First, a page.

Source: Produced for Teachers' Domain
Every year that the world continues to rely on non-renewable fossil fuels for our energy needs brings us closer to needing alternatives. This video segment produced for Teachers' Domain identifies some current and future alternatives and describes some of the benefits and limitations inherent in each.
Despite the apparent abundance of electricity and gas we enjoy in the United States, the world is quickly running out of the energy resources we use most. Eighty-five percent of the world's energy comes from fossil fuels, namely coal, oil, and natural gas. Of the fossil fuels used worldwide each year, the United States consumes about 25 percent. And because these fuels are created geologically over millions of years, they are considered non-renewable.
In addition, the burning of fossil fuels creates atmospheric carbon dioxide, a greenhouse gas whose concentration in our atmosphere has risen dramatically in the past century. Today, most climate experts link a global warming trend to this increase in greenhouse gases.
Shrinking fossil fuel reserves and the threat of global warming have led researchers around the world to search for alternative energy sources, including some of those depicted in this video segment. For example, solar panels, composed of photovoltaic cells, convert sunlight into electricity. Water can be harnessed to produce electricity, too. Waterfalls such as Niagara Falls and many dammed rivers drive large turbines that turn electrical generators. Hoover Dam, for example, generates enough electricity to serve 1.3 million people.
In some areas of the world that are consistently windy, wind energy is harnessed to produce electricity. In fact, generators powered by wind are one of the one of the least expensive ways to produce electricity. They currently provide at least 10 percent of the electricity used in Denmark and more than one percent of California's electricity needs. Other alternative energy sources include nuclear, geothermal (which uses Earth's internal heat), and biomass (which uses renewable crops rather than fossil fuels).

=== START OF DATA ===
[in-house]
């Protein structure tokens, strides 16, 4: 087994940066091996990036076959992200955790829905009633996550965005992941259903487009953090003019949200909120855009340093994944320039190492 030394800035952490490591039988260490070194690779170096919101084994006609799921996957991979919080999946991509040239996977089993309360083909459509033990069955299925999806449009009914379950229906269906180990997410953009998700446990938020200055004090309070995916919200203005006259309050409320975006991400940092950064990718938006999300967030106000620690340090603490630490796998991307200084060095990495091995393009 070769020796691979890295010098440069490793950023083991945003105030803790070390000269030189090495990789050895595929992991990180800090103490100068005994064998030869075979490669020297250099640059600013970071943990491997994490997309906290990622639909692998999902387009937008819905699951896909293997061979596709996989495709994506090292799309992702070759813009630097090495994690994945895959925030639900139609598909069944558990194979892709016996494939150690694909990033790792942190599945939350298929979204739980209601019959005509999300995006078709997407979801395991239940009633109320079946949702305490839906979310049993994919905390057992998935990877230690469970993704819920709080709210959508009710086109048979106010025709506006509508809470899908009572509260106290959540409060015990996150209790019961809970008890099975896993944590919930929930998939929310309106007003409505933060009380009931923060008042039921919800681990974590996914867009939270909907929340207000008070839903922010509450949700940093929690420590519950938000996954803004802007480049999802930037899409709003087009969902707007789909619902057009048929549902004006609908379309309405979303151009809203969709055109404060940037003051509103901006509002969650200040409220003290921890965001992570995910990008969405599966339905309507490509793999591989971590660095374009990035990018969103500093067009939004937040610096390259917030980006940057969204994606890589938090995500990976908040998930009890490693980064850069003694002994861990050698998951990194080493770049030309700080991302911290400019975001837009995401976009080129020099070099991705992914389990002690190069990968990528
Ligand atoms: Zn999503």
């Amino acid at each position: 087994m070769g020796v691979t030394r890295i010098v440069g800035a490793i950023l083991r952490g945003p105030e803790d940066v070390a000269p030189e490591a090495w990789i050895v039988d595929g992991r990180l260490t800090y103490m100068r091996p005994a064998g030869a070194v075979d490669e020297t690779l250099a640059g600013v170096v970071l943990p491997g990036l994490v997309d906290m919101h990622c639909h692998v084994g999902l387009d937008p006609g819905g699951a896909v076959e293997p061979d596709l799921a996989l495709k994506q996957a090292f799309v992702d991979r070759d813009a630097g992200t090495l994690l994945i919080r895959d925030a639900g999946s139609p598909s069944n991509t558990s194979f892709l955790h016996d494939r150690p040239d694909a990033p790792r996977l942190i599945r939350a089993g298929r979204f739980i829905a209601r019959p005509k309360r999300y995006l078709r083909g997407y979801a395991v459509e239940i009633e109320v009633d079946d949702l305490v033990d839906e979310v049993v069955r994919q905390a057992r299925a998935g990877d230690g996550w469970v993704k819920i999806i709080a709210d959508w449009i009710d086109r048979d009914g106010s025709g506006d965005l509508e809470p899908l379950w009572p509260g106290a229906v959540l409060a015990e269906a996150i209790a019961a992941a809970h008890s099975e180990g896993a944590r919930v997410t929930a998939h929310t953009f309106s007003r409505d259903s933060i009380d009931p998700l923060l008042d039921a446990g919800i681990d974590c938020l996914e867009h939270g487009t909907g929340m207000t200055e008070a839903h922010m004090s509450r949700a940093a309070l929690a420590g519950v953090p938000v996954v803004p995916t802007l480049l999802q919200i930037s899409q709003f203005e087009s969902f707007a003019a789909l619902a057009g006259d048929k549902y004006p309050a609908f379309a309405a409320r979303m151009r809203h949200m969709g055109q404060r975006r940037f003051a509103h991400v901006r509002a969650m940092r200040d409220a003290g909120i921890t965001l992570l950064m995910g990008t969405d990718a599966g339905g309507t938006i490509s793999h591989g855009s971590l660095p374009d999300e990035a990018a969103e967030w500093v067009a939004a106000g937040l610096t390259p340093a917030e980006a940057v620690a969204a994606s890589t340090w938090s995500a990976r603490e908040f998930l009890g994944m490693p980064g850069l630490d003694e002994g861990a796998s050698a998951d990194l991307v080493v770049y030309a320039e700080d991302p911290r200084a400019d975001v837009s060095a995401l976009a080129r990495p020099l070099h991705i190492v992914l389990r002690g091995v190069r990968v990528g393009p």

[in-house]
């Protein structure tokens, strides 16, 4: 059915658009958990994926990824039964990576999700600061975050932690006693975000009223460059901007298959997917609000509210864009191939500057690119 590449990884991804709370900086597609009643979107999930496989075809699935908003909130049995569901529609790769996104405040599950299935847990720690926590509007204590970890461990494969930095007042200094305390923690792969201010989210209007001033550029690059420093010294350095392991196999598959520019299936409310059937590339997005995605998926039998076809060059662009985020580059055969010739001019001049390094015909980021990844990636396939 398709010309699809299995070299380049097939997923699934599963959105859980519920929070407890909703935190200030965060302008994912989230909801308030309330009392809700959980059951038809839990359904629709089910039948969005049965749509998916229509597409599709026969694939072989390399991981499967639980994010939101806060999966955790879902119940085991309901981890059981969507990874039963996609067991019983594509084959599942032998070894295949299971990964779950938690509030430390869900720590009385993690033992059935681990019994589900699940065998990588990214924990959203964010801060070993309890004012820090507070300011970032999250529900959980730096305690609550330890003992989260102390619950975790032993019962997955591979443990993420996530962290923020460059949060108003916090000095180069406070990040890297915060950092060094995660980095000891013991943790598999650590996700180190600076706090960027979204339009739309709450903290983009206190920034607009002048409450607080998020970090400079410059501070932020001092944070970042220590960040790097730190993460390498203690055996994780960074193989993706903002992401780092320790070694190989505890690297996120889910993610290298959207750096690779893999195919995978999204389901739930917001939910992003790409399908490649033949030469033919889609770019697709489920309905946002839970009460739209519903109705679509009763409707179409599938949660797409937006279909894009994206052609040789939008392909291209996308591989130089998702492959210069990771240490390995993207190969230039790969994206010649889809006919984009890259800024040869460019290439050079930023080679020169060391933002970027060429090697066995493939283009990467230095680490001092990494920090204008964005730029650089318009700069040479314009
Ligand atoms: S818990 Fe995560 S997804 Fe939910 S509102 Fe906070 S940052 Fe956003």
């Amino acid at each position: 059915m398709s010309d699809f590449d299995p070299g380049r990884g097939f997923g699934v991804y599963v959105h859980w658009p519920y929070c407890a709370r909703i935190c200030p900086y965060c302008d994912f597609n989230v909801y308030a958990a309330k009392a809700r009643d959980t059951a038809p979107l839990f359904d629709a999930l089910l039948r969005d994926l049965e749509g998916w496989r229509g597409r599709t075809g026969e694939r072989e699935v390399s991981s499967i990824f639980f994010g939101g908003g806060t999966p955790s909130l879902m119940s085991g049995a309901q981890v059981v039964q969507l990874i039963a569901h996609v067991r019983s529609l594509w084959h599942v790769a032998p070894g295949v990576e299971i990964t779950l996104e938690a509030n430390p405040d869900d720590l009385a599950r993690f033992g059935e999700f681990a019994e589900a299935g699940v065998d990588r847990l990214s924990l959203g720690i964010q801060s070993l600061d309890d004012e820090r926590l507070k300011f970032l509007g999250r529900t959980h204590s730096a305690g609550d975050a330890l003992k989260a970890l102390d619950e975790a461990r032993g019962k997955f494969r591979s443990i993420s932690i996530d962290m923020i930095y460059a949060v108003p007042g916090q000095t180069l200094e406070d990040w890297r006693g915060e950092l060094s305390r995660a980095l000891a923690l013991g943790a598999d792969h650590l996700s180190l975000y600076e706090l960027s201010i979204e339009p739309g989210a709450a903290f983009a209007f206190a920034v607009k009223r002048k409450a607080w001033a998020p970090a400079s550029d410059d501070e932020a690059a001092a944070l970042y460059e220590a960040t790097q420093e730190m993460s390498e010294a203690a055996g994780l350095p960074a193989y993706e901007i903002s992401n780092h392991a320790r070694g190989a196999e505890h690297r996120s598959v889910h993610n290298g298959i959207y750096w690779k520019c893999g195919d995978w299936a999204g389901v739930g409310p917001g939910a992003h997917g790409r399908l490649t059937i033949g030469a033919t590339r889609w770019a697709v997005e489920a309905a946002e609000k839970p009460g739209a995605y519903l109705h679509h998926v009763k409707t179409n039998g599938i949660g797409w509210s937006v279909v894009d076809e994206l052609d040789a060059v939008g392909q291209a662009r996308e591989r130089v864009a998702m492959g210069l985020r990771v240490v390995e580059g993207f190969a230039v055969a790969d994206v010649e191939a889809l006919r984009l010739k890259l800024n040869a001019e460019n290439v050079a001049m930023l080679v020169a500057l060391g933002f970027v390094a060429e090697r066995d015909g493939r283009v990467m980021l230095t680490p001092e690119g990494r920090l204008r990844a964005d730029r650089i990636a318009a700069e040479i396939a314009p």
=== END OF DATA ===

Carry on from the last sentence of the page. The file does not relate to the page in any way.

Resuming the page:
Despite the promise that all of these energy sources offer, none is perfect. Each comes with its own set of benefits and limitations. For example, although the Sun offers an almost limitless supply of energy, solar panels currently convert only 15 percent of the energy they capture into usable electricity. Windmills also produce electricity inconsistently. Other energy alternatives, including nuclear fusion and hydrogen power, may hold promise for the future. At present, however, the input of energy needed to run these systems is as great as the output.
To make up for these shortfalls, energy experts continue to call for more research into alternative energy sources. Without it, they say, we are most certainly headed for a serious energy crisis.
To learn more about energy consumption in the United States, check out Snapshot of US Energy Use.
Academic standards correlations on Teachers' Domain use the Achievement Standards Network (ASN) database of state and national standards, provided to NSDL projects courtesy of JES & Co.
We assign reference terms to each statement within a standards document and to each media resource, and correlations are based upon matches of these terms for a given grade band. If a particular standards document of interest to you is not displayed yet, it most likely has not yet been processed by ASN or by Teachers' Domain. We will be adding social studies and arts correlations over the coming year, and also will be increasing the specificity of alignment.